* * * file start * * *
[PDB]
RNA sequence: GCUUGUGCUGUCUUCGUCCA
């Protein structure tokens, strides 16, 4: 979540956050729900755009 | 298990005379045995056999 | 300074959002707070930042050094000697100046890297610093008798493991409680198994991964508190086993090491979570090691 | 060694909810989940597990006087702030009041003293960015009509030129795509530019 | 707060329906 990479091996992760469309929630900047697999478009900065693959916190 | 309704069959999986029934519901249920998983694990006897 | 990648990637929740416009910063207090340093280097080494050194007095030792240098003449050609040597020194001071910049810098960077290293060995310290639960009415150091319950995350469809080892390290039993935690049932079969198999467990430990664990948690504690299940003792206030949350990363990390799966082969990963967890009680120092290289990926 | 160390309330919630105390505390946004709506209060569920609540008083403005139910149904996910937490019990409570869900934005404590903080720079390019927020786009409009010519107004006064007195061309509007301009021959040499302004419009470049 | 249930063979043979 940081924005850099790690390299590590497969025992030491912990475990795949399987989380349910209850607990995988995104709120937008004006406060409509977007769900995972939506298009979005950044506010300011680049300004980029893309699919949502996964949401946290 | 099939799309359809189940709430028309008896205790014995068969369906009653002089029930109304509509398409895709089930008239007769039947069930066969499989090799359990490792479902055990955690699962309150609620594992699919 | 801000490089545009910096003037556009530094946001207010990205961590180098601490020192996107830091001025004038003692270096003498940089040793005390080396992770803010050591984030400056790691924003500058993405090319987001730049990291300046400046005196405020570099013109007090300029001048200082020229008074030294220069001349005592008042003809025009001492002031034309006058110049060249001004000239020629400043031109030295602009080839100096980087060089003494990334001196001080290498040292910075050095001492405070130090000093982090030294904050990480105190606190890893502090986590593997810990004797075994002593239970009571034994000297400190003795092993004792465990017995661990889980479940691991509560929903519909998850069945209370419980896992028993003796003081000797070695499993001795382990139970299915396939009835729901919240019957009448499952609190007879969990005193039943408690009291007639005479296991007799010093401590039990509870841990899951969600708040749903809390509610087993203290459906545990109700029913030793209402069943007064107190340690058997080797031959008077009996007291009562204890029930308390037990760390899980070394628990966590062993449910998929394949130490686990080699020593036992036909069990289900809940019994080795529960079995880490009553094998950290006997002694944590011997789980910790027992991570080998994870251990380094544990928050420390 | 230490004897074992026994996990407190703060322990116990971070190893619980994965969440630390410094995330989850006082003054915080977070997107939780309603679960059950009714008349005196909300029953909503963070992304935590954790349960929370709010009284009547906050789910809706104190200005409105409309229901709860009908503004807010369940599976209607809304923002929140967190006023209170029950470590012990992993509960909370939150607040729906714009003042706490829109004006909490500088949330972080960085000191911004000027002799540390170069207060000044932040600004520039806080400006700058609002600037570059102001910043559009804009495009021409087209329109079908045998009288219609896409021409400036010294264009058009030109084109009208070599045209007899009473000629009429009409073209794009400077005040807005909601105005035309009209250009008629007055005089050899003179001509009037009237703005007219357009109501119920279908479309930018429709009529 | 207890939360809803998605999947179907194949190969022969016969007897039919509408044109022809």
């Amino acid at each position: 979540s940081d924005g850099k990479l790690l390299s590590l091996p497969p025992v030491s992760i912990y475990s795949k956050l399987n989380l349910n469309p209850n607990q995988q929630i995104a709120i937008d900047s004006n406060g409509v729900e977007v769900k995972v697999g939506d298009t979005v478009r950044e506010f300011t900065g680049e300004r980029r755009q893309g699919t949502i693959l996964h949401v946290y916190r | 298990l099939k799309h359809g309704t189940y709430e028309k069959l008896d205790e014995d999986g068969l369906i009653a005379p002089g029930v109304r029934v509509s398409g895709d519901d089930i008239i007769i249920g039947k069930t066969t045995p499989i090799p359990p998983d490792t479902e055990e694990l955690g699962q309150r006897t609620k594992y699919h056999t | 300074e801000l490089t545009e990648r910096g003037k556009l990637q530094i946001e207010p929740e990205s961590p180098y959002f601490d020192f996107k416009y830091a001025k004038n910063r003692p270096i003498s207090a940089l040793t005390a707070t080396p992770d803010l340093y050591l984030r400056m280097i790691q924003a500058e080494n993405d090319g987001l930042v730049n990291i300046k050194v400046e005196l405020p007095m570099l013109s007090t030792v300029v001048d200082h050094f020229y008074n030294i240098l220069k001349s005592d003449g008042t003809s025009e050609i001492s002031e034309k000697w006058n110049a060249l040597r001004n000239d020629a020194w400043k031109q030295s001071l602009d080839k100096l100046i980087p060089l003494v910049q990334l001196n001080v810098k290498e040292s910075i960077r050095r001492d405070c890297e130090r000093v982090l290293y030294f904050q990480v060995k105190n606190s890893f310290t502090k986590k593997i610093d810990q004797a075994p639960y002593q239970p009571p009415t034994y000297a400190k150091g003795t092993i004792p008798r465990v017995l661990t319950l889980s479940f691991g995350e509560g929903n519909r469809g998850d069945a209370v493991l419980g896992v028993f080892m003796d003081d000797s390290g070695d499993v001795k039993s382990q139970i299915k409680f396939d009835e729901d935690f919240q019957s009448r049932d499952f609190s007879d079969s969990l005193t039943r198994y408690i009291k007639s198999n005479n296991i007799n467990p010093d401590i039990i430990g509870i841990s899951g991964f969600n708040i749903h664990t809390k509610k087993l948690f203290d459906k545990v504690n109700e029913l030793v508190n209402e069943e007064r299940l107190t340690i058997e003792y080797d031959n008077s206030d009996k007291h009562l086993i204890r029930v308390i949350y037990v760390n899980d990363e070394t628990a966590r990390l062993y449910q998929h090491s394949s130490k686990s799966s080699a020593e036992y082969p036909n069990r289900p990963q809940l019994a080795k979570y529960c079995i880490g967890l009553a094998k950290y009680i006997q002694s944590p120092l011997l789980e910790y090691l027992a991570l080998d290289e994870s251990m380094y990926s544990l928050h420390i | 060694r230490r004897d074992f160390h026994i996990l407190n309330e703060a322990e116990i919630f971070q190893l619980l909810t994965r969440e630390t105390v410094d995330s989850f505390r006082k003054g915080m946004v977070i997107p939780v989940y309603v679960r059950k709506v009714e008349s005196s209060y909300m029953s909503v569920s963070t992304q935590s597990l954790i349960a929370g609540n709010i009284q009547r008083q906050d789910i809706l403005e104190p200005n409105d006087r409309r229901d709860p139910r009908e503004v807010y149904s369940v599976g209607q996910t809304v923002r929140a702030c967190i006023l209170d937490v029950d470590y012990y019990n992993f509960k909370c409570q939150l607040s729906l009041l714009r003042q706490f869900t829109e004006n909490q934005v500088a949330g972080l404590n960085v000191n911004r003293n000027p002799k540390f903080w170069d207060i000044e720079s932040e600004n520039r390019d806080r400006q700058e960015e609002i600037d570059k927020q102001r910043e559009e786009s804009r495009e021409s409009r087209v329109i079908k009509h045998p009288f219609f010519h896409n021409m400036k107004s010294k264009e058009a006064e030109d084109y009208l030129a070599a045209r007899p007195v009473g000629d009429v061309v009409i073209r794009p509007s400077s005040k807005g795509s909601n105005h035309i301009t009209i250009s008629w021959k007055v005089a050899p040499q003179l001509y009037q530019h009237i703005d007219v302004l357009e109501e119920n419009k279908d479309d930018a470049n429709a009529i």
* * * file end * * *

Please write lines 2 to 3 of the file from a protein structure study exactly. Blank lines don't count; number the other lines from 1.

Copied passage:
RNA sequence: GCUUGUGCUGUCUUCGUCCA
């Protein structure tokens, strides 16, 4: 979540956050729900755009 | 298990005379045995056999 | 300074959002707070930042050094000697100046890297610093008798493991409680198994991964508190086993090491979570090691 | 060694909810989940597990006087702030009041003293960015009509030129795509530019 | 707060329906 990479091996992760469309929630900047697999478009900065693959916190 | 309704069959999986029934519901249920998983694990006897 | 990648990637929740416009910063207090340093280097080494050194007095030792240098003449050609040597020194001071910049810098960077290293060995310290639960009415150091319950995350469809080892390290039993935690049932079969198999467990430990664990948690504690299940003792206030949350990363990390799966082969990963967890009680120092290289990926 | 160390309330919630105390505390946004709506209060569920609540008083403005139910149904996910937490019990409570869900934005404590903080720079390019927020786009409009010519107004006064007195061309509007301009021959040499302004419009470049 | 249930063979043979 940081924005850099790690390299590590497969025992030491912990475990795949399987989380349910209850607990995988995104709120937008004006406060409509977007769900995972939506298009979005950044506010300011680049300004980029893309699919949502996964949401946290 | 099939799309359809189940709430028309008896205790014995068969369906009653002089029930109304509509398409895709089930008239007769039947069930066969499989090799359990490792479902055990955690699962309150609620594992699919 | 801000490089545009910096003037556009530094946001207010990205961590180098601490020192996107830091001025004038003692270096003498940089040793005390080396992770803010050591984030400056790691924003500058993405090319987001730049990291300046400046005196405020570099013109007090300029001048200082020229008074030294220069001349005592008042003809025009001492002031034309006058110049060249001004000239020629400043031109030295602009080839100096980087060089003494990334001196001080290498040292910075050095001492405070130090000093982090030294904050990480105190606190890893502090986590593997810990004797075994002593239970009571034994000297400190003795092993004792465990017995661990889980479940691991509560929903519909998850069945209370419980896992028993003796003081000797070695499993001795382990139970299915396939009835729901919240019957009448499952609190007879969990005193039943408690009291007639005479296991007799010093401590039990509870841990899951969600708040749903809390509610087993203290459906545990109700029913030793209402069943007064107190340690058997080797031959008077009996007291009562204890029930308390037990760390899980070394628990966590062993449910998929394949130490686990080699020593036992036909069990289900809940019994080795529960079995880490009553094998950290006997002694944590011997789980910790027992991570080998994870251990380094544990928050420390 | 230490004897074992026994996990407190703060322990116990971070190893619980994965969440630390410094995330989850006082003054915080977070997107939780309603679960059950009714008349005196909300029953909503963070992304935590954790349960929370709010009284009547906050789910809706104190200005409105409309229901709860009908503004807010369940599976209607809304923002929140967190006023209170029950470590012990992993509960909370939150607040729906714009003042706490829109004006909490500088949330972080960085000191911004000027002799540390170069207060000044932040600004520039806080400006700058609002600037570059102001910043559009804009495009021409087209329109079908045998009288219609896409021409400036010294264009058009030109084109009208070599045209007899009473000629009429009409073209794009400077005040807005909601105005035309009209250009008629007055005089050899003179001509009037009237703005007219357009109501119920279908479309930018429709009529 | 207890939360809803998605999947179907194949190969022969016969007897039919509408044109022809």